The Student Council is continuing this year with the “Wall Talk” podcast (named after the extemp students who practice their speeches by talking to the nearest available wall). You can get the first podcast of season 2 here. In the first episode you’ll hear Peter, Tess, and Abe discussing everything from Texas Senate Bill 8, Afghanistan, Vaccine Mandates, and more.

WIDL YouTube Oratories

The Student Council has started up another project this year, inviting top competitors in our tournaments from the past year to video themselves giving their oratories to be put up on the league YouTube channel. Take a look at the channel to see some of the great speeches that have been uploaded so far!

International Public Policy Forum Update

We want to give a big congratulations to our students Peter Hyde, Alexander Henage, Bronson Bishop, and Abe Olenslager for making it to the round of 32 for the International Public Policy Forum. This means that they are one of the top 32 teams in the nation for this competition and we are so proud of them!

Looking Forward

January Online Tournament

Our next tournament will take place on January 29th online. There will be a full slate of events in which to compete (whether you are a student in a league class or not).  Further information about the tournament can be found at the tournament page.

If you are interested in competing, but you aren’t part of a class, get in touch with Charlotte McKenzie at admin@wasatchdebate.org and she can get you squared away!

We would love to see you judge, compete, or just come observed. Please come get involved!

 

Utah Valley University Model United Nations

Also on January 29th the WIDL will be represented by our team for UVU Model United Nations. We will be represented by-

Russia

  • Peter Hyde and Alexander Henage

  • Mia Carter and Emma Barnes

  • Zak Shelley and Avery Prout

  • Rachel Stoddard and Esther Stoddard

South Korea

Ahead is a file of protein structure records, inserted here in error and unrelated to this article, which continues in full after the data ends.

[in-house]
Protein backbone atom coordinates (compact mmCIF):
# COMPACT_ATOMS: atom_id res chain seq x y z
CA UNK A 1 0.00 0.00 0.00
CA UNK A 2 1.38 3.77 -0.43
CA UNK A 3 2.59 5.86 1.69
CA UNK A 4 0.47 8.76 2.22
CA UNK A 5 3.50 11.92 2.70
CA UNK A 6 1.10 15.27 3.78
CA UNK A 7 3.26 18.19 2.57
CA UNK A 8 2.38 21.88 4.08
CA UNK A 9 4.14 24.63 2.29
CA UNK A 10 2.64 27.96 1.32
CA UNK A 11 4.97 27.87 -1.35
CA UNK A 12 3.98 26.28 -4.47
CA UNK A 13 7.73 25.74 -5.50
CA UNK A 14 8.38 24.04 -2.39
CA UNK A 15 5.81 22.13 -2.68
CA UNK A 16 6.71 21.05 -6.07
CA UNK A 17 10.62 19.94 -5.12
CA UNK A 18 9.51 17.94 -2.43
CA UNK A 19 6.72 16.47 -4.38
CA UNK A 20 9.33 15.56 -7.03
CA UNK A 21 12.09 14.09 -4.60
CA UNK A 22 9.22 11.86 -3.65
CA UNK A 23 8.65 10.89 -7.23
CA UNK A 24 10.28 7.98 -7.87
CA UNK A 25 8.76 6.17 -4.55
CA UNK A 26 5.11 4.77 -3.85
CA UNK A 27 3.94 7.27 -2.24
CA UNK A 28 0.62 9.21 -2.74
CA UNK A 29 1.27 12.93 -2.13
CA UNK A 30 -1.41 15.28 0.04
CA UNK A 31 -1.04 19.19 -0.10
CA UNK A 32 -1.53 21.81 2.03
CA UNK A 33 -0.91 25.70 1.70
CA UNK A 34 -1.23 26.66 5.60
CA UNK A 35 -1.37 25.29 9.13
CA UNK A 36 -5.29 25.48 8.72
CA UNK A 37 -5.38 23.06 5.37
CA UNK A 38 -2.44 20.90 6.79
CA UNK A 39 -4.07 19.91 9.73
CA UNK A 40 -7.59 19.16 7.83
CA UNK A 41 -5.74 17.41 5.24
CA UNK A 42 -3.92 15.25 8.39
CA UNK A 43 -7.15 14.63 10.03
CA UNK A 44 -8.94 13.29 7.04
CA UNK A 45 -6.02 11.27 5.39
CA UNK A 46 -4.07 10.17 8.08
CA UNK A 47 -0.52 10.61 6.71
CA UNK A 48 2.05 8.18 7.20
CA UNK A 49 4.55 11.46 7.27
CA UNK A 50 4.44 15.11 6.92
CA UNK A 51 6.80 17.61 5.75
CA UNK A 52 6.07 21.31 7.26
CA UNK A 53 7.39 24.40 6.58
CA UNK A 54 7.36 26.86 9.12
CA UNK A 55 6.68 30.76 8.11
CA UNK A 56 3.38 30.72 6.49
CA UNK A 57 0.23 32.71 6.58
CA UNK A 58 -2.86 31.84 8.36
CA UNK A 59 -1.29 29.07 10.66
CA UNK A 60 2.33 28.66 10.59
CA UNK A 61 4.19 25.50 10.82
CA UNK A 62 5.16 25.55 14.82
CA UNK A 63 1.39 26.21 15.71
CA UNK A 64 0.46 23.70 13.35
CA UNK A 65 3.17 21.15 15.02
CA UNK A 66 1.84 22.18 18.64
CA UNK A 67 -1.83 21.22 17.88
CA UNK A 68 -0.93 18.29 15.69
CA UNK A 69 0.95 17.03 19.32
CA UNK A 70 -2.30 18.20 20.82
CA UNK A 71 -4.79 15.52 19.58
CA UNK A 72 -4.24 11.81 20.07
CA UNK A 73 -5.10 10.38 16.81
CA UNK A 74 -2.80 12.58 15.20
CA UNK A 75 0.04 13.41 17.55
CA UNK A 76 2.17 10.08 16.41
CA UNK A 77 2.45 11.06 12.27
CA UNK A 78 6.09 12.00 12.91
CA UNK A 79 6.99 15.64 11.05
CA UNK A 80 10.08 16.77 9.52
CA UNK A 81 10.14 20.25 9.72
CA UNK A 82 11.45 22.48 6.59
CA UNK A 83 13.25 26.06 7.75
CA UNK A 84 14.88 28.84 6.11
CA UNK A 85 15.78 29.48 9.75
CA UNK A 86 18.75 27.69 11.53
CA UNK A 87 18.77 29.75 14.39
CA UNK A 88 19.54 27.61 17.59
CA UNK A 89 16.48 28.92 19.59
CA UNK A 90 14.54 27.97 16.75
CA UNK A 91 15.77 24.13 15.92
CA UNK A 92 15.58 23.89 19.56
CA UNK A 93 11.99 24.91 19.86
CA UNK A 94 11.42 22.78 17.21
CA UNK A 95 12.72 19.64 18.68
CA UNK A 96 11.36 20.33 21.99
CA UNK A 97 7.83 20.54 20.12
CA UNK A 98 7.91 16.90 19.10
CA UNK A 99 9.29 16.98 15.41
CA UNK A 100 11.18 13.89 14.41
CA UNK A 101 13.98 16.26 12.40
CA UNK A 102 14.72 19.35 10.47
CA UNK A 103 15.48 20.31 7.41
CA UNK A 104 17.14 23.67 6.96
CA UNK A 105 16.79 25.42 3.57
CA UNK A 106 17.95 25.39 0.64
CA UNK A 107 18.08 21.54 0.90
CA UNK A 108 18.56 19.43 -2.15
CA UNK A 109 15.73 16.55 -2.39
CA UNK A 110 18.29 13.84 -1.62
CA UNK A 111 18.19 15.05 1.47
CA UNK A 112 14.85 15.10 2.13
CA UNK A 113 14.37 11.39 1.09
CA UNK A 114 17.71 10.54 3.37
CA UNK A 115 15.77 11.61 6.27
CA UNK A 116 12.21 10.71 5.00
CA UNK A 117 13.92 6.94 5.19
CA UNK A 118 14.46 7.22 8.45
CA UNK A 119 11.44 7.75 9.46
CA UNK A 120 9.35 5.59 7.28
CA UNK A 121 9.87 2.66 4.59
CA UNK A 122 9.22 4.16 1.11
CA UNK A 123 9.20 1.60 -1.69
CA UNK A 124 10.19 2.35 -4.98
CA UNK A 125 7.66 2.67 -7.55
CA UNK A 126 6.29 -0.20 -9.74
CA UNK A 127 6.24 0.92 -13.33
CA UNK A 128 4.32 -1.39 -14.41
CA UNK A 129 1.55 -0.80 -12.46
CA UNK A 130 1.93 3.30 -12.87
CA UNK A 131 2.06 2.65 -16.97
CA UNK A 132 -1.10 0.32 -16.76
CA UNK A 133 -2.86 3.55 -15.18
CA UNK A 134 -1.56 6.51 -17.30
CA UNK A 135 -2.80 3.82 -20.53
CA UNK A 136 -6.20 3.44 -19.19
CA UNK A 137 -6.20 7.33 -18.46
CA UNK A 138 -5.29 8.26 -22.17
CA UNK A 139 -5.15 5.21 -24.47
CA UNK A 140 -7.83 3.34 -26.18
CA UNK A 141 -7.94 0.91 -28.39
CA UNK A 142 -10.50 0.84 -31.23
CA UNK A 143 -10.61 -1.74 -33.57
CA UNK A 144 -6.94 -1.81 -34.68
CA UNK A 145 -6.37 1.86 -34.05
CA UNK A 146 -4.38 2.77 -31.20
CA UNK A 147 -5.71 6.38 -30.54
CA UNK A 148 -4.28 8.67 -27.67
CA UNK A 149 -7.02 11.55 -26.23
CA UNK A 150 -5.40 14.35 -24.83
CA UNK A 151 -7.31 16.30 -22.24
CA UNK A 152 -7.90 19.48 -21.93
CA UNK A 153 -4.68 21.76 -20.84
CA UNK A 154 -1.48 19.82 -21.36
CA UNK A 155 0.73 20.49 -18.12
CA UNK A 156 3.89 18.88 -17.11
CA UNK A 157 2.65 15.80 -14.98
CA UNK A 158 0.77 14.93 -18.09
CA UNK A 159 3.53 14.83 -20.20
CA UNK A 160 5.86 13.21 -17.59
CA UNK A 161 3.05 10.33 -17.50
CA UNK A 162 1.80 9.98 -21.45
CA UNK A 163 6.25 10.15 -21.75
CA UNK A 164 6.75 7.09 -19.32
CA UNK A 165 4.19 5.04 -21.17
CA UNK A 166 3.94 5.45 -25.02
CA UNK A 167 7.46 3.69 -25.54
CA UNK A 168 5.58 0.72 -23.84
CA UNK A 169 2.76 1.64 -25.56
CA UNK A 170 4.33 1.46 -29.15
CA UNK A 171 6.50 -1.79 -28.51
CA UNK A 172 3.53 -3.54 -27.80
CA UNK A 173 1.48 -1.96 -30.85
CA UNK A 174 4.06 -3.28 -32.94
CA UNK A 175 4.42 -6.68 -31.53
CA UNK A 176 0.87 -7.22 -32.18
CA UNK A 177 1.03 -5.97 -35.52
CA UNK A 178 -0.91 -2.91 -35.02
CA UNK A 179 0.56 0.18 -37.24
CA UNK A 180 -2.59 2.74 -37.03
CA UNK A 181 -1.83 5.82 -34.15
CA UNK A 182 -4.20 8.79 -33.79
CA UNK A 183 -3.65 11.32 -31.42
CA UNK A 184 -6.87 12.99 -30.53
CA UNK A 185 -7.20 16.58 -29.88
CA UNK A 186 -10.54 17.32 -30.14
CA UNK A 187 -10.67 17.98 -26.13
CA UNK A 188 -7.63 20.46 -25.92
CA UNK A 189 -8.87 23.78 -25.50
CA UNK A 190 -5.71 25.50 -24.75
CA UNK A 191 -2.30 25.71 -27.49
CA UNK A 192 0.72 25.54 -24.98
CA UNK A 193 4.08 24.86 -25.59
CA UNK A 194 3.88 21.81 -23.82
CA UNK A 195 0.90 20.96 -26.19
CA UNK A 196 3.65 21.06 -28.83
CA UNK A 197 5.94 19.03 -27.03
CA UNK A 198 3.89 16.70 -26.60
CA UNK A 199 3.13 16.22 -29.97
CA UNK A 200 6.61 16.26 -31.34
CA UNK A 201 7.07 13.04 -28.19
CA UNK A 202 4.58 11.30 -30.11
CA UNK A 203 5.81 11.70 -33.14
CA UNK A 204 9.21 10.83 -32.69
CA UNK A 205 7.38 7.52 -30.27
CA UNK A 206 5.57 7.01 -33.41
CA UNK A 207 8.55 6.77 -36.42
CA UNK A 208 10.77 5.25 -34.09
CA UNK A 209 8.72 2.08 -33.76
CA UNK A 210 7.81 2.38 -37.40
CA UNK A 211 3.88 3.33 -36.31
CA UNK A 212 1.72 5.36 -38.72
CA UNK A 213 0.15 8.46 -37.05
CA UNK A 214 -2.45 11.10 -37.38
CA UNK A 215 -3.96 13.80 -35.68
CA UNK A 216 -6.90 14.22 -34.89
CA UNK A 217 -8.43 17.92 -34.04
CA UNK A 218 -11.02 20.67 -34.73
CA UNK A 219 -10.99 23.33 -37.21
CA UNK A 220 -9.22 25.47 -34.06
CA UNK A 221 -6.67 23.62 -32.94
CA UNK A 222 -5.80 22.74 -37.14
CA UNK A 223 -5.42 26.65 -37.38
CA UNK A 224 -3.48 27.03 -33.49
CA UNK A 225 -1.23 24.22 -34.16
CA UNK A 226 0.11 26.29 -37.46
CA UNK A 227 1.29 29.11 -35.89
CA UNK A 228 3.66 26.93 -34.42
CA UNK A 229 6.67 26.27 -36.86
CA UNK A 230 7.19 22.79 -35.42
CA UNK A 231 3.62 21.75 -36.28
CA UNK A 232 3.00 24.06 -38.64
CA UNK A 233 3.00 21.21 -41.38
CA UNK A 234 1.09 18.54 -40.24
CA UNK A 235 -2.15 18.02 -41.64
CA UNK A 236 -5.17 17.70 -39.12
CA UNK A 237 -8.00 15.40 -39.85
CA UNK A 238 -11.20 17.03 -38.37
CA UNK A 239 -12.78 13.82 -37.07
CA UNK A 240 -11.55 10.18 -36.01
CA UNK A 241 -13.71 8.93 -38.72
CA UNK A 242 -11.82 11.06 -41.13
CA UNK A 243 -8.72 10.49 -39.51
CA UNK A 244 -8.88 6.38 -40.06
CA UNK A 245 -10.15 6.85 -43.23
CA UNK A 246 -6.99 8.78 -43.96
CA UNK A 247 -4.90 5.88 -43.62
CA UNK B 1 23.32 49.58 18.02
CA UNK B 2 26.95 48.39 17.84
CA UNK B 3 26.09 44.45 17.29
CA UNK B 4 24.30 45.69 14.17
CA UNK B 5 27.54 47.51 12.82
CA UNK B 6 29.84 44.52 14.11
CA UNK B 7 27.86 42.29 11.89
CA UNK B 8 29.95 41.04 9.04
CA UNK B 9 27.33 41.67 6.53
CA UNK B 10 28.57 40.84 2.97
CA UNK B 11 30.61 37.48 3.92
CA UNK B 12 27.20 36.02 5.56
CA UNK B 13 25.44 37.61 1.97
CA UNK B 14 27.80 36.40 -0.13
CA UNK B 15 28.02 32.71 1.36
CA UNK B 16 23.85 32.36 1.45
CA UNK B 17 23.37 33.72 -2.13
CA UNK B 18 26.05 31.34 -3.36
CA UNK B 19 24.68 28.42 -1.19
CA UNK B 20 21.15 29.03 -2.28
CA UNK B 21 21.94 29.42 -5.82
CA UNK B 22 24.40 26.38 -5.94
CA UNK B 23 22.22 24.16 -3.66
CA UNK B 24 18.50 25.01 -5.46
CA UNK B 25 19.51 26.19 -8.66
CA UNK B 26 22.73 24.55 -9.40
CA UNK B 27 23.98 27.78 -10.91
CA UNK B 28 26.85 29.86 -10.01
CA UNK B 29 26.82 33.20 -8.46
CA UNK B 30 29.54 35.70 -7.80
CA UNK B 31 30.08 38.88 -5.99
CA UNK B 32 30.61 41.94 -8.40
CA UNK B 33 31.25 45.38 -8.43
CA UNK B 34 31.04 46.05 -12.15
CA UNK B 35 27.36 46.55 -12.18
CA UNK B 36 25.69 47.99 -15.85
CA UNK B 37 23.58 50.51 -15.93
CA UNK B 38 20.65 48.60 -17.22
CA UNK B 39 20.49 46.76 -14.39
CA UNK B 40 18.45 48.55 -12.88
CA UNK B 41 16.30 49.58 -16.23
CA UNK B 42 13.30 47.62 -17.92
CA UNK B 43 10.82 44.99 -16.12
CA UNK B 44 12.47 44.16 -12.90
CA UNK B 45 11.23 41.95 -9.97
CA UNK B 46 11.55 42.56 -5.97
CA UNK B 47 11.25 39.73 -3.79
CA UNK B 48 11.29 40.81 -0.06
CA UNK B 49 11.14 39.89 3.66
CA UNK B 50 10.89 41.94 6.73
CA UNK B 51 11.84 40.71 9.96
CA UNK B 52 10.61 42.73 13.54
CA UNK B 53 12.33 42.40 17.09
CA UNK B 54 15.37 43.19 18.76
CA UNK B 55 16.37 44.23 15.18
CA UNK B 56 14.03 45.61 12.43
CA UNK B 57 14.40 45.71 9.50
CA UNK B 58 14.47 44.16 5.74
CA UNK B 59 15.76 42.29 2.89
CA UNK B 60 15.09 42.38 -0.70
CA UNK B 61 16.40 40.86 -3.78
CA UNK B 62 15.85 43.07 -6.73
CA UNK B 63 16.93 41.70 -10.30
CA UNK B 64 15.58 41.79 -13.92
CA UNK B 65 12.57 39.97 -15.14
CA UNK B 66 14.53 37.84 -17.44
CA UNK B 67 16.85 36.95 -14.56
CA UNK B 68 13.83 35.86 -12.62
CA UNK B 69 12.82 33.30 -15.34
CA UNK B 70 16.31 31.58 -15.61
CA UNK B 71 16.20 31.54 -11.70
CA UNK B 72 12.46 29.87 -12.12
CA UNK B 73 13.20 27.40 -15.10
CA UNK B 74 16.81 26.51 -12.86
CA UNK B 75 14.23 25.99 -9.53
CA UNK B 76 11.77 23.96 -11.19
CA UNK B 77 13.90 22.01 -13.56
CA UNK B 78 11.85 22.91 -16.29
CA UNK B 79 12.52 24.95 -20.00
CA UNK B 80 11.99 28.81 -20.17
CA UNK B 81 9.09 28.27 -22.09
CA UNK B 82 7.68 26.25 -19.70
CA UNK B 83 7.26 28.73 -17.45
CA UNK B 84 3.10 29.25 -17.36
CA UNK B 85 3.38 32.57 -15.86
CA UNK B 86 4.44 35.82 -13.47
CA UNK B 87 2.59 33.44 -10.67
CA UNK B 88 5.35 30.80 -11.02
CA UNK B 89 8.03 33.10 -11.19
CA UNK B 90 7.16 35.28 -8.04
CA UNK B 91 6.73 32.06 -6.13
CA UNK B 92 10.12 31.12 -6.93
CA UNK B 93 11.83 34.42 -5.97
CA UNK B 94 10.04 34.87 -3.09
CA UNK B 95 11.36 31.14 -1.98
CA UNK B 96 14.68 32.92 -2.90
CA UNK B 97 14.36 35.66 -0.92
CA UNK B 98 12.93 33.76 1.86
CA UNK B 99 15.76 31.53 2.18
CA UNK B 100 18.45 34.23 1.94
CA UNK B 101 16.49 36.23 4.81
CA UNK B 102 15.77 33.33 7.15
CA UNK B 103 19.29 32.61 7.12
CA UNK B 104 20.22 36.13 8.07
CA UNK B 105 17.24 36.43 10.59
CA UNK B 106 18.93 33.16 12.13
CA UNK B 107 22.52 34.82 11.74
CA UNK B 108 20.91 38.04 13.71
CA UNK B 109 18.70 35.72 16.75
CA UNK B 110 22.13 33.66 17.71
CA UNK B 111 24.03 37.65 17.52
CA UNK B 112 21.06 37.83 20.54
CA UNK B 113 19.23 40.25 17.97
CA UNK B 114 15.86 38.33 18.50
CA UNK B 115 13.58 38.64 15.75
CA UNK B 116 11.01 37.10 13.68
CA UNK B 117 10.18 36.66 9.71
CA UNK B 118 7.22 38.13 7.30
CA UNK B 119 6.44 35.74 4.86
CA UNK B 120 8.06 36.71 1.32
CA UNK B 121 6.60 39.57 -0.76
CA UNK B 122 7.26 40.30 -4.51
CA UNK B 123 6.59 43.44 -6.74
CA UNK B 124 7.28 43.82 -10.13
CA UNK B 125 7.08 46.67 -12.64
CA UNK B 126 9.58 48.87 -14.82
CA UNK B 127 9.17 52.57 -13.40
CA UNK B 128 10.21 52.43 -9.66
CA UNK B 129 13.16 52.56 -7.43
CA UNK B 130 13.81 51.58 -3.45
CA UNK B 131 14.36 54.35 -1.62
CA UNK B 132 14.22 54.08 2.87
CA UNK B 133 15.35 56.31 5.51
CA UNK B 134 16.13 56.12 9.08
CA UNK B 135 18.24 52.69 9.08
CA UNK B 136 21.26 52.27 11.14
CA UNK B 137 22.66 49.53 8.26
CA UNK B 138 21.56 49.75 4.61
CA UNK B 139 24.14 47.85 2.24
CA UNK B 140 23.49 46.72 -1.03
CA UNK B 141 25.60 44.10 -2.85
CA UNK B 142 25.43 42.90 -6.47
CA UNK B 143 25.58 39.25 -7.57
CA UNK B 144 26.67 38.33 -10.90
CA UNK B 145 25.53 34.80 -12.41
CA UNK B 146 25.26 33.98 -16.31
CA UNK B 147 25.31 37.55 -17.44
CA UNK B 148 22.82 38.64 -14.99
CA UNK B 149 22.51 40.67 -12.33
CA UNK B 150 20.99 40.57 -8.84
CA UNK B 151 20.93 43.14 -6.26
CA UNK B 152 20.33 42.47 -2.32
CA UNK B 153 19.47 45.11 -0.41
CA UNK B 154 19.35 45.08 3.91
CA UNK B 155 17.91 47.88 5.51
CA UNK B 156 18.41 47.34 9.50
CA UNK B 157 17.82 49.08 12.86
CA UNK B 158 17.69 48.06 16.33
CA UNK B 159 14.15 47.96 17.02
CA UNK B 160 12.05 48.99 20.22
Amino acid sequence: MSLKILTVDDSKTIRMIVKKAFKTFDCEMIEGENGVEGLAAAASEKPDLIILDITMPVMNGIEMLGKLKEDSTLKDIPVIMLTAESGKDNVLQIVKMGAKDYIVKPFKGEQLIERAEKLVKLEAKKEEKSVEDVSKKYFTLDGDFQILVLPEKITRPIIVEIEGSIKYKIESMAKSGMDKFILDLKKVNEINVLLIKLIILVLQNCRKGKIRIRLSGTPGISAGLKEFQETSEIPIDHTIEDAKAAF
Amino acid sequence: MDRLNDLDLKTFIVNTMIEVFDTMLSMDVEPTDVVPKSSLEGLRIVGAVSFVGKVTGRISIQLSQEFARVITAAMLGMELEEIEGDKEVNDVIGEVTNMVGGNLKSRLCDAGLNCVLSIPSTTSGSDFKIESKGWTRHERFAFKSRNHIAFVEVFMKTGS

• Jaron Funk and Elijah Williams

  • Josh Kennedy and Jessalyn Bates

  • Ryan Hyde and Bronson Bishop

  • Ben Nielsen and Tessa Carter

Ukraine

  • Liesel May and Luke Ewell

  • Shaylie Jessee and Ellyn Olenslager

  • Shaun Salmond and Eliza Funk

  • Carson Young and Corbin Miller

Good luck to our team!

The WIDL Wants to Grow in Your Area!

Over the last year, the WIDL has experienced some awesome growth. We've tripled the number of teachers we have and increased our student body. We plan on growing EVEN MORE next year. We're already starting to add new classes for the 2022-2023 school year. 

If you, or someone you know, has ever wanted to have a WIDL in your/their area, have them fill out this form, and we’ll get in contact. Or, you can feel free to email our Director of Marketing, Jantzen Russell, directly at jantzenr@gmail.com.

Even if you live out of state, we can onboard and train a teacher in your area to create the amazing experience that is the WIDL.

Insights in Education

Troubled Students

by Samuel Martineau, General Director of the WIDL

Some students will make you feel like a great teacher no matter what you do. Success lives inside them so fully, it seems to spill over to you as a teacher.

Some students reveal to you how good you are as a teacher. They’ll drink if you bring them to the water, but they’ll make you prove that you can do it.